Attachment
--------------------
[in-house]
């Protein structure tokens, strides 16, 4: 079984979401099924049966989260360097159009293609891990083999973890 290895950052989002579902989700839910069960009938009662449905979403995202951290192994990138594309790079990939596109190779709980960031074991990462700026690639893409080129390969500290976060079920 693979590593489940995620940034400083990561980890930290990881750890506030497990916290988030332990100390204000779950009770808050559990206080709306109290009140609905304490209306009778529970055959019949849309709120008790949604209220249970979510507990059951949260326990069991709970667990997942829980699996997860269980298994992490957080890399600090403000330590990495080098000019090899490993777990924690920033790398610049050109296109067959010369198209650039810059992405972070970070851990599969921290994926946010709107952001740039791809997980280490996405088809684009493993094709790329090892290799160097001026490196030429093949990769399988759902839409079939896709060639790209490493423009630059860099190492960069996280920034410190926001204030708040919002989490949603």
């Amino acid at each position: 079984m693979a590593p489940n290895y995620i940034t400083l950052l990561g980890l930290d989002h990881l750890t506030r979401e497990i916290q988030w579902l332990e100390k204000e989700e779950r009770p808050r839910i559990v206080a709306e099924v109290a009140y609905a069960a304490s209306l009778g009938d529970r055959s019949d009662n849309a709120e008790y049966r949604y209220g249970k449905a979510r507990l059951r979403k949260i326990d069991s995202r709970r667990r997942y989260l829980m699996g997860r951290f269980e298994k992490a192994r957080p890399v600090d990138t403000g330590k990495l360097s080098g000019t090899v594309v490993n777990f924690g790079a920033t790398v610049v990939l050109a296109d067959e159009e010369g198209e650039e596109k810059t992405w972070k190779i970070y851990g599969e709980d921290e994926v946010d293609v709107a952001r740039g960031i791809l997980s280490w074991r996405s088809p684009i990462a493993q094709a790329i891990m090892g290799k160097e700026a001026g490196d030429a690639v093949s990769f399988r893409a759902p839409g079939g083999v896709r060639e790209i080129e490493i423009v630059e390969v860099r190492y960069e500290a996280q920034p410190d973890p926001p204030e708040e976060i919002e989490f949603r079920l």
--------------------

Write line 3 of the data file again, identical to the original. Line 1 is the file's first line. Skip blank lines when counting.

């Amino acid at each position: 079984m693979a590593p489940n290895y995620i940034t400083l950052l990561g980890l930290d989002h990881l750890t506030r979401e497990i916290q988030w579902l332990e100390k204000e989700e779950r009770p808050r839910i559990v206080a709306e099924v109290a009140y609905a069960a304490s209306l009778g009938d529970r055959s019949d009662n849309a709120e008790y049966r949604y209220g249970k449905a979510r507990l059951r979403k949260i326990d069991s995202r709970r667990r997942y989260l829980m699996g997860r951290f269980e298994k992490a192994r957080p890399v600090d990138t403000g330590k990495l360097s080098g000019t090899v594309v490993n777990f924690g790079a920033t790398v610049v990939l050109a296109d067959e159009e010369g198209e650039e596109k810059t992405w972070k190779i970070y851990g599969e709980d921290e994926v946010d293609v709107a952001r740039g960031i791809l997980s280490w074991r996405s088809p684009i990462a493993q094709a790329i891990m090892g290799k160097e700026a001026g490196d030429a690639v093949s990769f399988r893409a759902p839409g079939g083999v896709r060639e790209i080129e490493i423009v630059e390969v860099r190492y960069e500290a996280q920034p410190d973890p926001p204030e708040e976060i919002e989490f949603r079920l």